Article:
First, put two Weetabix biscuits, round side up (there are two different sides) in a wide, shallow bowl so that the milk doesn’t saturate the biscuit. The point is to retain most of the crunch of the biscuit while also getting the milk. You must always eat two Weetabix (I like three) as there are an even number of biscuits in the box and you don’t want to be left with just one. Four or six are permitted at other meals, but neer an odd number.
Half a banana is then sliced atop the biscuits with a sharp-edged spoon:
Then add milk, making sure to splash some atop the biscuits so they won’t be dry. The milk should be about a quarter-inch deep in the bowl.
Only then do you add the sugar, as you don’t want it dissolved in the milk when it’s poured:
Finally, tilt the bowl towards you so you can nip off a bit of biscuit and spoon it up with some milk, retaining the crunchiness but also getting the milk. For Andrew the consumption of the entire bowl takes about 40 seconds; he insists that speed is essential so that all the elements of the bowl are properly mixed with the right texture.
Here I am trying to eat properly. Note that I’m tilting the bowl:
I persuaded my first set of hosts to try Weetabix, and Andrew located one store in Cambridge that sold them. My hosts’ son-in-law went there and got a box, which was delivered yesterday by their granddaughter. I am curious about whether they’ll like Weetabix, as both of them eat only homemade granola (a different mix for each person) for breakfast. Son-in-law and second grandchild to the rear; photo used with permission.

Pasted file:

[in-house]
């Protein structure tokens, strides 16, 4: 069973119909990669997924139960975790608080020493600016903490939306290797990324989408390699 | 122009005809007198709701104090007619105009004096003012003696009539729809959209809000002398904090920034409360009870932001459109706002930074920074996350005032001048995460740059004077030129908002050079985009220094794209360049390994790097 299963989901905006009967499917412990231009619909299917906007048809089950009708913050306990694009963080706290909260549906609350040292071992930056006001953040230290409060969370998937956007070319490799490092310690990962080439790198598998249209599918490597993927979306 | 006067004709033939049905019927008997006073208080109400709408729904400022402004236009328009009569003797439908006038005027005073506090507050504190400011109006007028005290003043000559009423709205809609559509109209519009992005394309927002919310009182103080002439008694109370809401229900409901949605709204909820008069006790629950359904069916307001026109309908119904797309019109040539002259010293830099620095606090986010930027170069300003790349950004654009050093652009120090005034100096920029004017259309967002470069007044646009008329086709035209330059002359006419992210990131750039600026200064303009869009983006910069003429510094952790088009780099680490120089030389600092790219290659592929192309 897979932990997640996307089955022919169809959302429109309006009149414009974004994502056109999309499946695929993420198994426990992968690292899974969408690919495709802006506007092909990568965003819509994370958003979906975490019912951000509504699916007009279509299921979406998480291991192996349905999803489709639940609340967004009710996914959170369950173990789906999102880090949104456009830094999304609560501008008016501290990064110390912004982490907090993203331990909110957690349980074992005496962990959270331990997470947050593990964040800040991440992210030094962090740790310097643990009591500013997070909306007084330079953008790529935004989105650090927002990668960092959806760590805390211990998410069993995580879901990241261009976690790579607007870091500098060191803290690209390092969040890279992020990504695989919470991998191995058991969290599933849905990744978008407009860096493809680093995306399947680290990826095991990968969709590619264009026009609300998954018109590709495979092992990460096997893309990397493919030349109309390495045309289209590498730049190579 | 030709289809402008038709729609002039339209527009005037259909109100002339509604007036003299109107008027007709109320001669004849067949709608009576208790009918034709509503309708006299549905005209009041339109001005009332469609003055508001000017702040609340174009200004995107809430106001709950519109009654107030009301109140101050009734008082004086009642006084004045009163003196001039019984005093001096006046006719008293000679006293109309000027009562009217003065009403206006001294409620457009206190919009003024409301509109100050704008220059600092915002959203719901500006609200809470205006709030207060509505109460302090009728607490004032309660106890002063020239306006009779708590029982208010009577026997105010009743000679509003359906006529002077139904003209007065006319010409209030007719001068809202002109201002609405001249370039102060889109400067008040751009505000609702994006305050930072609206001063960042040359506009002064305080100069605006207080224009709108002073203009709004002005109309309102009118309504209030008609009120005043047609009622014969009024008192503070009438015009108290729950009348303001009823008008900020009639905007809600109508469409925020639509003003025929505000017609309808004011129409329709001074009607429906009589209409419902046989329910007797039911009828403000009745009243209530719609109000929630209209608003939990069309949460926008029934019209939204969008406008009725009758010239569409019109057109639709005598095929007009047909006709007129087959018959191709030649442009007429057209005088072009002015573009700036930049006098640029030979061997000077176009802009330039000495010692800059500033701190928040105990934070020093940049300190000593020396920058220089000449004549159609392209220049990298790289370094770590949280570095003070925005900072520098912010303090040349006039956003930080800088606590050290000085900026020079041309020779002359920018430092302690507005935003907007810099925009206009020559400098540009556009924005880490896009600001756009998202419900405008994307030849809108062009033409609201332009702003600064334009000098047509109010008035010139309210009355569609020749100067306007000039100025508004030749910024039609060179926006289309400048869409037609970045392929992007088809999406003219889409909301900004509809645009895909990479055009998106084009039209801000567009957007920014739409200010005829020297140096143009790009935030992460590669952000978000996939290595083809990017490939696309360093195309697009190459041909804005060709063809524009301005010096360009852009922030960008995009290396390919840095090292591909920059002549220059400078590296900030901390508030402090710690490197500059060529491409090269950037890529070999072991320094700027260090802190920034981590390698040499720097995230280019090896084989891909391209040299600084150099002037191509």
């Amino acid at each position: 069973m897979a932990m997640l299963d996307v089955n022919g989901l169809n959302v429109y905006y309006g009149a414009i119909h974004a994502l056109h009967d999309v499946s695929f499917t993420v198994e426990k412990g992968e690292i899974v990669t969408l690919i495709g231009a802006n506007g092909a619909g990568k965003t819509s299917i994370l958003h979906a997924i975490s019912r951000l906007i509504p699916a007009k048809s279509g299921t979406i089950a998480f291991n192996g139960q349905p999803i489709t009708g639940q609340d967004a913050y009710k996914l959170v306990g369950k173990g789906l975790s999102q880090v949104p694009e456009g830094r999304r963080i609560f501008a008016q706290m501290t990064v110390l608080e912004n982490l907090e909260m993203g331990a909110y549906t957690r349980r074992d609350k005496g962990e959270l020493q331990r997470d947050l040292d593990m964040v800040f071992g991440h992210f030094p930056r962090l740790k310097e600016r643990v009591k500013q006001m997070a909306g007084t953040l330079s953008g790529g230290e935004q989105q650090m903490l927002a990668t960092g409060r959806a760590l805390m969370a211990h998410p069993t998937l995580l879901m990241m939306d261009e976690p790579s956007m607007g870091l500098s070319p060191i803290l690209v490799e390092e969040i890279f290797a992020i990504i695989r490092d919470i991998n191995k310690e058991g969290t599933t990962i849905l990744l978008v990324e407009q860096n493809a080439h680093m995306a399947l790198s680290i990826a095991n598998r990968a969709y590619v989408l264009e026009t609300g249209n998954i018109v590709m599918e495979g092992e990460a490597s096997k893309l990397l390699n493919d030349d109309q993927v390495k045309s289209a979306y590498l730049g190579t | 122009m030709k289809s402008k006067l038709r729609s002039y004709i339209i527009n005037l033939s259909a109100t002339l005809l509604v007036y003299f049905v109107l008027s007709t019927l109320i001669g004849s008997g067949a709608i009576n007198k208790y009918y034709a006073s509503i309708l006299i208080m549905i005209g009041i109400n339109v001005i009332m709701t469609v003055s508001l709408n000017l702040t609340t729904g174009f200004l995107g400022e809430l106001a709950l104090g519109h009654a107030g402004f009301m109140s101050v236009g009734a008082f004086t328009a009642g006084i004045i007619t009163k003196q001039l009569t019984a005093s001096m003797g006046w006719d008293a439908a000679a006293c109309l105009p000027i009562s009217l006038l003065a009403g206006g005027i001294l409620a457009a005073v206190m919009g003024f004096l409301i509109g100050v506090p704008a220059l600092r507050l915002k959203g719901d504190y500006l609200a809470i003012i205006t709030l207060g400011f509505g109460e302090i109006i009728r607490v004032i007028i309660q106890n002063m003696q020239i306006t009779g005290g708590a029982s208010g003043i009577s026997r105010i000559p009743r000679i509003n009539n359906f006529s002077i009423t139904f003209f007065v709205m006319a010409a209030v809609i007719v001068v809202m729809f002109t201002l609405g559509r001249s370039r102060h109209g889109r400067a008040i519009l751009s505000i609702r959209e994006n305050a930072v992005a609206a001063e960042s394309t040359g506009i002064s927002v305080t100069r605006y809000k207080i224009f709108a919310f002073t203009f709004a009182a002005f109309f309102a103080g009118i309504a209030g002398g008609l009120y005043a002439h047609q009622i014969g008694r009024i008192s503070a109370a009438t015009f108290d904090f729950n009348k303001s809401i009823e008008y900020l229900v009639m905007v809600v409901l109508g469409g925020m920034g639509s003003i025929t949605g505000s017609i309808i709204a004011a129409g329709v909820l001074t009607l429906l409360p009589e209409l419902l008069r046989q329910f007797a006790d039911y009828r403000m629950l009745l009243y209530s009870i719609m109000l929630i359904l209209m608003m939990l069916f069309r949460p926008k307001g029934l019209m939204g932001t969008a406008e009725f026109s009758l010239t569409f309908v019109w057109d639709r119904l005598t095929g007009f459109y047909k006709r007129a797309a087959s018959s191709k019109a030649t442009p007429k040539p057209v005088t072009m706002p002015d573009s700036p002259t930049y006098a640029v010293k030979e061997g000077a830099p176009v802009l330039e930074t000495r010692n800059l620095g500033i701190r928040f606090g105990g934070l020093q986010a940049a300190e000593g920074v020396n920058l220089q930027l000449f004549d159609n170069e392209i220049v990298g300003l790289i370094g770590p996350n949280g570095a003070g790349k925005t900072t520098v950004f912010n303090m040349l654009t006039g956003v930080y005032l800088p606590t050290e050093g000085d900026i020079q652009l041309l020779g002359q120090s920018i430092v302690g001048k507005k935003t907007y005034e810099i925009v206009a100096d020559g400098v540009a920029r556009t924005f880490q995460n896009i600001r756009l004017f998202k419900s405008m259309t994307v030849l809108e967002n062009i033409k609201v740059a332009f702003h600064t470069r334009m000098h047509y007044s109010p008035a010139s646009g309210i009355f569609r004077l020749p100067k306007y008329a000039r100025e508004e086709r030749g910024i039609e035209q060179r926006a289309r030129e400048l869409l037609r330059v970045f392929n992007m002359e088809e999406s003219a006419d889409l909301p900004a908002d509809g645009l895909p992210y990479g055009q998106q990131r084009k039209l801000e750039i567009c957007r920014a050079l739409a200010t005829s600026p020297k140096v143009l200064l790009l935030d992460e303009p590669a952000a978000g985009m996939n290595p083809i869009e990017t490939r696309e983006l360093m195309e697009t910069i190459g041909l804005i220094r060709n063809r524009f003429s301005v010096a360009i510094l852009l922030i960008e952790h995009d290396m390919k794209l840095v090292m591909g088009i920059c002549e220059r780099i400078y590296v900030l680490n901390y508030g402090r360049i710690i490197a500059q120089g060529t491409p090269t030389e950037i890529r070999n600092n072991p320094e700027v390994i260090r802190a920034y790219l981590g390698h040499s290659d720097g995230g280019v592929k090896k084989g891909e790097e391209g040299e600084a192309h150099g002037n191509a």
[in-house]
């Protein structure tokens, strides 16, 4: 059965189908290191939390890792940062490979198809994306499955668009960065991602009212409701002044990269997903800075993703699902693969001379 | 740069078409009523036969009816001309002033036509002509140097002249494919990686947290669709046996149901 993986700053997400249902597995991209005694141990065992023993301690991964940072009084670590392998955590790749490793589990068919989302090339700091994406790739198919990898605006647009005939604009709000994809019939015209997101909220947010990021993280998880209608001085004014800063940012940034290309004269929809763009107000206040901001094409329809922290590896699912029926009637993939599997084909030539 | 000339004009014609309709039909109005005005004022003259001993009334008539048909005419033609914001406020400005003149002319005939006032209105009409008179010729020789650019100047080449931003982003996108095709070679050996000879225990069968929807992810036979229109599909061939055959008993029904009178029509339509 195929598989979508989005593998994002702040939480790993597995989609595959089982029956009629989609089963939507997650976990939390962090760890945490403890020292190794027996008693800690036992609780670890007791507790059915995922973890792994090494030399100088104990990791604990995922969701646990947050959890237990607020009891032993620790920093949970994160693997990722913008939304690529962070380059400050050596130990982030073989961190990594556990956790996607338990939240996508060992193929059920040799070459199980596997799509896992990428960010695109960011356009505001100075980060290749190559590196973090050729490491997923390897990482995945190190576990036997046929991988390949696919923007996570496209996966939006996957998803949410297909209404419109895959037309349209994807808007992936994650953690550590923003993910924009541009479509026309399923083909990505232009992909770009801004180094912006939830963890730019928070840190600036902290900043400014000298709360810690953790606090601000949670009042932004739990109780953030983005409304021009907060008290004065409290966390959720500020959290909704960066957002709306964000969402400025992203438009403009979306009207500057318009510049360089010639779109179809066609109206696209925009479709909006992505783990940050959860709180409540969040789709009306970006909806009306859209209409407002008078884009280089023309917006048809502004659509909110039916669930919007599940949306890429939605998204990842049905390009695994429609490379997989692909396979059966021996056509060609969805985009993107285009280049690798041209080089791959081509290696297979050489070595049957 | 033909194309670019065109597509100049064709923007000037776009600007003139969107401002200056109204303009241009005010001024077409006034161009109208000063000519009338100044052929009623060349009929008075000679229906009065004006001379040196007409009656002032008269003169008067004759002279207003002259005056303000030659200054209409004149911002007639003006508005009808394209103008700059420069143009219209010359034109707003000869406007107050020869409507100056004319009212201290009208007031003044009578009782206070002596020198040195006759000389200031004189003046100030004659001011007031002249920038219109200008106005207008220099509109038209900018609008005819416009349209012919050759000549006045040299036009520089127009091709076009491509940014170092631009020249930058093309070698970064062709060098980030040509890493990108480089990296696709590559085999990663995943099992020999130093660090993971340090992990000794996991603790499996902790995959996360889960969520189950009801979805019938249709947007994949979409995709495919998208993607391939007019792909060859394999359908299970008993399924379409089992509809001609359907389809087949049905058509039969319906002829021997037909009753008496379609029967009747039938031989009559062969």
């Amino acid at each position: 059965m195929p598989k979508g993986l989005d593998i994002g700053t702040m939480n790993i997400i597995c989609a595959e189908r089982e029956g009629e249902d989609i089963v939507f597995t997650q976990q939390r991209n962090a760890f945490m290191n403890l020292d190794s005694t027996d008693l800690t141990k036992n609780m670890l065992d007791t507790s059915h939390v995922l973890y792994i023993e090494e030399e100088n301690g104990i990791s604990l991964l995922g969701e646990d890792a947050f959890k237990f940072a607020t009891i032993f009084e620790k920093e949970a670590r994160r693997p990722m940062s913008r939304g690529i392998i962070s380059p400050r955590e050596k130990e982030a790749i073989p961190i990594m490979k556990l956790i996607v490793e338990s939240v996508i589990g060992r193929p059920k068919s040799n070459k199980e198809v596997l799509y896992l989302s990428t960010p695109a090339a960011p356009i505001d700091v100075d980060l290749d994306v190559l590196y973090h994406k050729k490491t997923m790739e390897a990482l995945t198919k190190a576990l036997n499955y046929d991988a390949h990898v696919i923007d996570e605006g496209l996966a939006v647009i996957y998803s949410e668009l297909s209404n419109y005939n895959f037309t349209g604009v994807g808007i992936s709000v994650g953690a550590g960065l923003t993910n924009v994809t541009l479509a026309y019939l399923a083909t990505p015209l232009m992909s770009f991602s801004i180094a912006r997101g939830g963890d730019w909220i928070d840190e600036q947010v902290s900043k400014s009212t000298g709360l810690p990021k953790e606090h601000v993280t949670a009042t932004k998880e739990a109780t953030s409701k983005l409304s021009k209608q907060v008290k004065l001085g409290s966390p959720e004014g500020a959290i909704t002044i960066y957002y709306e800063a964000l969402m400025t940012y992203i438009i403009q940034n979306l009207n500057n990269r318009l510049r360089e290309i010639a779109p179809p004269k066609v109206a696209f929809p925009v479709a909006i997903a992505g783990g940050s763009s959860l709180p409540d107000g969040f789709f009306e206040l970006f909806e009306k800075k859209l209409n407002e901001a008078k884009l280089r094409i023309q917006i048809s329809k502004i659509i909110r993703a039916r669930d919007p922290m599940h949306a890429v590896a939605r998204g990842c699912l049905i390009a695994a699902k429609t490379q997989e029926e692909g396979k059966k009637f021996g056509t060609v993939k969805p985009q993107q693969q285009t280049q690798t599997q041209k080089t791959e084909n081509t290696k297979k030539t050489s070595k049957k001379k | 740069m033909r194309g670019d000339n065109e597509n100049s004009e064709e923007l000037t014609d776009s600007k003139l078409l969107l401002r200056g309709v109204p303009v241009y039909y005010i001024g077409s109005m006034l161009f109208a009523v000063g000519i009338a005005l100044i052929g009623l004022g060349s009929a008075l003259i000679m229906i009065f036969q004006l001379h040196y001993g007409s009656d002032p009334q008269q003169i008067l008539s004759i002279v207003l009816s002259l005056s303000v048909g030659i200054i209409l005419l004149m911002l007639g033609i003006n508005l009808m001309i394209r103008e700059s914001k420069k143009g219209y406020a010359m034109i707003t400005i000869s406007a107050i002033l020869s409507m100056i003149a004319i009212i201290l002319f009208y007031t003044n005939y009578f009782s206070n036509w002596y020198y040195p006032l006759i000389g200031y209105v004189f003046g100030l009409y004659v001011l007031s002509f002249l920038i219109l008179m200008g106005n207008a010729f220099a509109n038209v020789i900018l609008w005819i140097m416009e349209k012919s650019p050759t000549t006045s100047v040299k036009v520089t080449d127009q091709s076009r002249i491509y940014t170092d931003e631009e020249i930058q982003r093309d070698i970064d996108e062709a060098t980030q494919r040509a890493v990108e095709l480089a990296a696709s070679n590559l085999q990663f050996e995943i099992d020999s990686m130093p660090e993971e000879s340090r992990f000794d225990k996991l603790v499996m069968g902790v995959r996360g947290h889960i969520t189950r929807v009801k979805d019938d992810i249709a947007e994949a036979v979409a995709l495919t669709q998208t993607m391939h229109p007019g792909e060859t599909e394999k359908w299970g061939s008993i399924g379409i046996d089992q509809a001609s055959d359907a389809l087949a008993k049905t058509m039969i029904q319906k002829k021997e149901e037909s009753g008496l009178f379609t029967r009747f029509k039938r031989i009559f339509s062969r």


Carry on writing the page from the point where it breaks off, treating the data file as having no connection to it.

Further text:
I think this photo would make a great Weetabix commercial!
I couldn’t resist watching this to the end, but it’s only 4 minutes long. My main question was “will they eat ALL the cheesecake”? I’ll leave it to you to find out. If you’re an expert on pismires, tell us what species this is.
The destruction stops at 3:19 (102 hours) and then they reverse the film. I thought they’d take every crumb! They certainly weren’t Jewish ants. . . .
And that cheesecake looks pretty wonky. It looks more like cake than cheesecake.
Wine of the Day: I found the bottle below languishing in my collection; it’s mostly a mixture of Grenache and Syrah, which promises some stuffing. Robert Parker scored it with a high 93, but said (probably in 2014), that it should be drunk in the next 4-6 years. I thus worried it could be over the hill. It’s also said to be a terrific value; the site gives a price at $15 but I’m sure I paid a fair amount less when I bought it.
After a rough day, all I wanted was a crispy baguette, some tasty cheese, some fresh tomatoes drizzled with olive oil, and a good bottle of red. I have the first three, and will essay the wine in about two hours.
It’s essayed and it’s terrific: juicy, fruity, and ripe. Age has tamed this puppy, and I’m guessing that it’s at its peak, with the tannin and “heat” tamed, and the fruit predominating: cherries and raspberries. If you can find this at around $10 bottle (not the 2013s, of course), look it up and, if it’s recommended, buy it. Côtes du Roussillon wines can be great values, for the mixture of Grenache and Syrah are found in southern Rhone wines, some of my favorites.
For the cheese, I looked up cheese ratings at Trader Joe’s (we have one now in Hyde Park) and saw that the #1 rated cheese on this site (and several others) was Old Amsterdam Premium Aged Gouda, so I bought a decent chunk. I had some the other day and it was fabulous, with a bit of gritty crunch like an aged Comté. It’s about $12 per pound, so it ain’t cheap, but I can recommend it very highly. If you’re a cheese lover and have access to Trader Joe’s, try it (photo below):
Agreed on the cheese!
News of the Day: